Autodesk invests in modular factory to tackle San Francisco housing crisis

Software giant Autodesk and the bank, Citi, have invested undisclosed amounts in a volumetric modular construction start-up in the San Francisco Bay Area.

They said the investment in the firm, Factory_OS, was intended to address the growing affordable housing crisis in the area and beyond, and to help transform the construction industry.

The cash will help Factory_OS build its Factory Floor Learning Center for research into industrialised construction and the changes needed in public policy to capitalise on it. This work will be led by the Terner Center for Housing Innovation at the University of California, Berkeley.

It will also help create a new “Rapid Response Factory” intended to build homes quickly after disasters.

Autodesk will contribute software to streamline housing design, fabrication and supply chain management.

Factory_OS was founded in 2017 by veteran affordable housing developer Rick Holliday, 65, after he was asked by Google to supply 300 modular housing units.

It is headquartered in the iconic “Building 680”, the machine shop of Mare Island Naval Shipyard in Vallejo, north of San Francisco, where the US Navy’s Pacific Fleet was rebuilt after the Pearl Harbor attack.

Of the investment announced 10 July, Holliday said: “Factory_OS was started with scaleability in mind. Changing the way housing is built requires an evolution in everything from how workers are trained to the methods used in order to ensure increased productivity and therefore lower costs and time-to-market. We believe our model can help create real impact in the Bay Area and beyond and Autodesk’s investment helps make this even more of a reality.”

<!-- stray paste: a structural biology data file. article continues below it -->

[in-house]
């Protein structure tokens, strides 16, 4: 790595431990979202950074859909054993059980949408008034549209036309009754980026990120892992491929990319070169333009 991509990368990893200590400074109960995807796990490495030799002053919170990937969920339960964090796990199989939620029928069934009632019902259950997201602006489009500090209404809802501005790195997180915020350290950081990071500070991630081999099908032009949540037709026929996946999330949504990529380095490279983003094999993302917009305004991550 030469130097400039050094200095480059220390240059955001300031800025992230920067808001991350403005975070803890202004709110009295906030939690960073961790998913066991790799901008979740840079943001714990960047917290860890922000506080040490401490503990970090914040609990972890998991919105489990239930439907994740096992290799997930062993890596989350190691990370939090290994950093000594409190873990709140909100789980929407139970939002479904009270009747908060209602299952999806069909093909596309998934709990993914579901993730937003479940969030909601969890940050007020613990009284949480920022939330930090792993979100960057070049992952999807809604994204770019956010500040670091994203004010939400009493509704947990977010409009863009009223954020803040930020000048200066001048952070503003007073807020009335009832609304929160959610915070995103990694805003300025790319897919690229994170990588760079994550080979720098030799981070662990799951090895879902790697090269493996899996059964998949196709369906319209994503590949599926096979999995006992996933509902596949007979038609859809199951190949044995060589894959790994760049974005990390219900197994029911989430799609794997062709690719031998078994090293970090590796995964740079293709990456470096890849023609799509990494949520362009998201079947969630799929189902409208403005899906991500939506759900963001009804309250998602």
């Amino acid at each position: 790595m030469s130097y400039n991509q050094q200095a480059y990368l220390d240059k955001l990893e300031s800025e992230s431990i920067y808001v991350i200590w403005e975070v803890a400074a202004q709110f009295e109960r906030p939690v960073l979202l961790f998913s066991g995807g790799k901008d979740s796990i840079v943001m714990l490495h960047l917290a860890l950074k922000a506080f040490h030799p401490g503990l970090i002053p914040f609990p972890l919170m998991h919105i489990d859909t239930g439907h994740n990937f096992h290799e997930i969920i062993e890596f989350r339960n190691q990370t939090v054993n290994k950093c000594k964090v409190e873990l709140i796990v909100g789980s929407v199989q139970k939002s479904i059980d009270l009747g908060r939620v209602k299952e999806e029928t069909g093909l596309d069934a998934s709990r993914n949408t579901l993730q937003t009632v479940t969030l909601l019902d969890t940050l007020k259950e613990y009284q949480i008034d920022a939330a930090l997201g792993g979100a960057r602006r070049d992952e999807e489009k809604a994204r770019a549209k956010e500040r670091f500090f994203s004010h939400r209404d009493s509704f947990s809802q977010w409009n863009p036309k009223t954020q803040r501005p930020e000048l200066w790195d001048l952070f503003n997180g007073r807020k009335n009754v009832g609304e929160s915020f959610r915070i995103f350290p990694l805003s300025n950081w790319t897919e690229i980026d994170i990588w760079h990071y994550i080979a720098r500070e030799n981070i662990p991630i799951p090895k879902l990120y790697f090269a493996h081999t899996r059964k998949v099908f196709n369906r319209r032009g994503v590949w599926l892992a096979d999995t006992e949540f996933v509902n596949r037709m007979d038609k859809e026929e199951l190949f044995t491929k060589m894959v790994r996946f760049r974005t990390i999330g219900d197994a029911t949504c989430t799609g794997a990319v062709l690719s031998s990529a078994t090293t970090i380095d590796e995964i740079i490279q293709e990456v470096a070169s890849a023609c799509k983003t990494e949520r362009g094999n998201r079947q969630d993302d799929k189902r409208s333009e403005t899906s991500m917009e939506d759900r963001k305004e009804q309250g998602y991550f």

Andrew Anagnost, CEO of Autodesk, said: “Factory_OS is a pioneer that is revolutionising the approach to modularised homebuilding and making the dream of affordable housing in cities a reality. We’re honoured to support their mission, in collaboration with Citi, of giving families safe and affordable homes to call their own. I have no doubt our continued collaboration will serve as a springboard to addressing the growing housing crisis nationwide.”

Citi is backing Factory_OS through its Spread Products Investment Technologies (SPRINT) initiative within the ICG division, which formed in 2018 to invest and engage new technology partners, and Citi Community Capital, the bank unit through which Citi works to finance all types of affordable housing and community development projects.

On its website, Factory_OS says it will create more than 300 permanent, full-time jobs that pay up to $60,000 (£48,330) a year and provide full health and retirement benefits. 

The company has an agreement with the Northern California Carpenters Regional Council to recruit and train local workers.

Image: Inside Factory_OS (Supplied by Autodesk)

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